University of Utah electrical and computer engineering assistant professor Pierre-Emmanuel Gaillardon has received the National Science Foundation’s Faculty Early Career Development Program (CAREER) Award for his research on developing transistors that can do more, not just work faster.

The award, more than $476,000 over five years, covers research to be conducted by Gaillardon and his team of students as well as for the development of a YouTube channel on the subject to target K through 12 students.

“It is an honor to be recognized by the NSF through the CAREER program,” he said about the award.

The project is to develop high-energy-efficiency computing systems by making a more useful device/transistor that has more functionality rather than just faster or smaller. It also will focus on novel solutions to create cost-effective devices that can be more easily integrated in current manufacturing processes.

“By using such new transistors with increased capabilities, it can lead to circuits with a higher level of performance,” Gaillardon said. “Getting higher performance is usually achieved by reducing the transistor size, which is very costly. Here, we get more performance by engineering our transistors differently.”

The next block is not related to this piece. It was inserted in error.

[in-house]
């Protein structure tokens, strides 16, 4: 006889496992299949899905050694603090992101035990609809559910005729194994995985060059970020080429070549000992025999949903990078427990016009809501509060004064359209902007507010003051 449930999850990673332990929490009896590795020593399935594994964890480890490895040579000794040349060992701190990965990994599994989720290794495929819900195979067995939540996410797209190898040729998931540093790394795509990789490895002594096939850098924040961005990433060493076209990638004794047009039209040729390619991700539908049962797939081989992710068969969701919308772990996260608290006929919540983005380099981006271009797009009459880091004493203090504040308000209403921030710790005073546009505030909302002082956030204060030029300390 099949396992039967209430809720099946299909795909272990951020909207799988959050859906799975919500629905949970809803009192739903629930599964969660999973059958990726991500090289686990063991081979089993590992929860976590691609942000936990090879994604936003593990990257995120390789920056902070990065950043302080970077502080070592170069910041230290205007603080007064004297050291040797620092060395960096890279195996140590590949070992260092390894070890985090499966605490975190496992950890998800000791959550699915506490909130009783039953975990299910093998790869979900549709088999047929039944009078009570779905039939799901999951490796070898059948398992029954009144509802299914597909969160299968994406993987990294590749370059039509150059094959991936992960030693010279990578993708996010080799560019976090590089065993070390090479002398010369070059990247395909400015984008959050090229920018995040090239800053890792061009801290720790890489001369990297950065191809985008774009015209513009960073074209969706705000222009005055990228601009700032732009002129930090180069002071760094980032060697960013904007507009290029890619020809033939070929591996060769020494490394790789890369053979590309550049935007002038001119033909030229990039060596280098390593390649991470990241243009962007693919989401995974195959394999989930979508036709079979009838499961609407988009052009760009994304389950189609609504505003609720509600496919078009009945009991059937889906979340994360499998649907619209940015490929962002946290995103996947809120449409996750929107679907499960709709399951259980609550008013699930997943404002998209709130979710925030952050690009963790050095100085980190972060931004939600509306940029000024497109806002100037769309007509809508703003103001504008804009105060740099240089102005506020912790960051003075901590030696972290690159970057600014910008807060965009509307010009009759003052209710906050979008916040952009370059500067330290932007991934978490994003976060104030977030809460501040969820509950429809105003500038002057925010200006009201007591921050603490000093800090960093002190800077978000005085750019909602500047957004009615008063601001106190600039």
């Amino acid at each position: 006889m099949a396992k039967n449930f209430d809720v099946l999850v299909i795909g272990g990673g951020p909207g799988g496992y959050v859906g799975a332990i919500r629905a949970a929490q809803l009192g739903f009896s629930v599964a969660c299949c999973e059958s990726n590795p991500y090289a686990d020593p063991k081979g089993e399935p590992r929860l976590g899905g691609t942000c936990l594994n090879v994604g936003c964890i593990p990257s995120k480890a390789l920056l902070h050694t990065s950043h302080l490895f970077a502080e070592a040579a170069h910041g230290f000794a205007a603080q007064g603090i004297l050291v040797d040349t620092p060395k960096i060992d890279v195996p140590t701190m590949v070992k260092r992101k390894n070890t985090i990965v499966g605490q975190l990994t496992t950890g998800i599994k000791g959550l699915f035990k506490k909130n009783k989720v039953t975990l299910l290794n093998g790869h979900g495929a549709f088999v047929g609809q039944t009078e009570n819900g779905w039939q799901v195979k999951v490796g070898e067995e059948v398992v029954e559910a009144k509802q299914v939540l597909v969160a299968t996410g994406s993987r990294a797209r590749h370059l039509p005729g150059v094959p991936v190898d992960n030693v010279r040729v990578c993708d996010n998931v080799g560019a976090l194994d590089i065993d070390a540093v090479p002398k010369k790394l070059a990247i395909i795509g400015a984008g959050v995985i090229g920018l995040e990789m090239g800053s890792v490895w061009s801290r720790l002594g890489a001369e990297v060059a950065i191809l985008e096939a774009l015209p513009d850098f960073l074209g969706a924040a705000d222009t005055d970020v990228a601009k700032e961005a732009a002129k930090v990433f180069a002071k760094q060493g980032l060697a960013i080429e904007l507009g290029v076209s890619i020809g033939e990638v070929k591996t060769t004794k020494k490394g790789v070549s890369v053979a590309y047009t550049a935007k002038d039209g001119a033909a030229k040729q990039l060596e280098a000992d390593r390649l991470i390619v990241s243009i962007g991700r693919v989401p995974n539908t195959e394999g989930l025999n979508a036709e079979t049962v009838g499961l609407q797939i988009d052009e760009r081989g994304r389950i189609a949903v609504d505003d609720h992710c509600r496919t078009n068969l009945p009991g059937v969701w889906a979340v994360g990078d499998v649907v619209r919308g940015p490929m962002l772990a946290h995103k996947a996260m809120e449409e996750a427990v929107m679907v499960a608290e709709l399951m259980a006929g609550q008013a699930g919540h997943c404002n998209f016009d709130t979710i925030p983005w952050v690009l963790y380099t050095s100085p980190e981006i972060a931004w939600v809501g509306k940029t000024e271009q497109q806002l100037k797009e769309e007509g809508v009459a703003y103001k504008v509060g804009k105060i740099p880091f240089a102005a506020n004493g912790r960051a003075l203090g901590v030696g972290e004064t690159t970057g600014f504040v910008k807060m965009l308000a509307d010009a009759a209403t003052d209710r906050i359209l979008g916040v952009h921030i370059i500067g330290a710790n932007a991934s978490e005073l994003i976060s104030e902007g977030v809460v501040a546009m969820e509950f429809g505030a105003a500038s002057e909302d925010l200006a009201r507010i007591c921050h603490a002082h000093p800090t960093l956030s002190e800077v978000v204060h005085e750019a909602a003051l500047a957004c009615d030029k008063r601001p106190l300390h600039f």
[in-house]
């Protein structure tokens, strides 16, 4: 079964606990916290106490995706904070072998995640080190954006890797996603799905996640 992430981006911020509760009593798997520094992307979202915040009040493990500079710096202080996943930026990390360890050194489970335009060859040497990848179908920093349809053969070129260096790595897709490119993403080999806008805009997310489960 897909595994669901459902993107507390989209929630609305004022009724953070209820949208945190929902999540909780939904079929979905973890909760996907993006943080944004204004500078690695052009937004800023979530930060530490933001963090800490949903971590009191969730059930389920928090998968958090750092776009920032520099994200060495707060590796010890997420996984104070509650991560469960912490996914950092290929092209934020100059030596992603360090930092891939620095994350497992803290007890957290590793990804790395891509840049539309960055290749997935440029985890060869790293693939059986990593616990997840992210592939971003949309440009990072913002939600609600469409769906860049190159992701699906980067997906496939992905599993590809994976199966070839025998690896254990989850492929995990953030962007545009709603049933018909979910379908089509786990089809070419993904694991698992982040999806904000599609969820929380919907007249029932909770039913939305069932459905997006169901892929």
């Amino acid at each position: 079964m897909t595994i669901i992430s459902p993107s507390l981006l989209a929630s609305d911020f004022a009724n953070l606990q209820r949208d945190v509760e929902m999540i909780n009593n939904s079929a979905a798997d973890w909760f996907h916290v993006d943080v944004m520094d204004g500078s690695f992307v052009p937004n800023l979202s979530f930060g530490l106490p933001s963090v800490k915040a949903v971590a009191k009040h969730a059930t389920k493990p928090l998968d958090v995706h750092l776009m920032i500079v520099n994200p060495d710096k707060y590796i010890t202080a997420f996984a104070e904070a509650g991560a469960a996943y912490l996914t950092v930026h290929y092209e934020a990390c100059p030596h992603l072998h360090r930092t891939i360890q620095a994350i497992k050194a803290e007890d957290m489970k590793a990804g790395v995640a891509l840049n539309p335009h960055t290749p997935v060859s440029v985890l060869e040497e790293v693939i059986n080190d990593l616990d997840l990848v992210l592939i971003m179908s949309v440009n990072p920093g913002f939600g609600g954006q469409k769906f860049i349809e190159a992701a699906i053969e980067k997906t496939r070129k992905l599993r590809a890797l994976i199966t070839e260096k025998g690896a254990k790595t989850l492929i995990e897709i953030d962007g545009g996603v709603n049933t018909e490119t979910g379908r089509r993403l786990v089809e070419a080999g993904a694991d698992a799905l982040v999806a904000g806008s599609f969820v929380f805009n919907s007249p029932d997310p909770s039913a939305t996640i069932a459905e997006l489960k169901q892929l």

Gaillardon, who also is an adjunct assistant professor in the School of Computing, arrived at the University of Utah in January 2016. He received his doctorate in electrical engineering from École centrale de Lyon in Lyon, France. Before coming to Utah, he was a research associate at École Polytechnique Fédérale de Lausanne in Lausanne, Switzerland.

The NSF CAREER Award is given out to faculty “who have the potential to serve as academic role models in research and education and to lead advances in the mission of their department or organization.”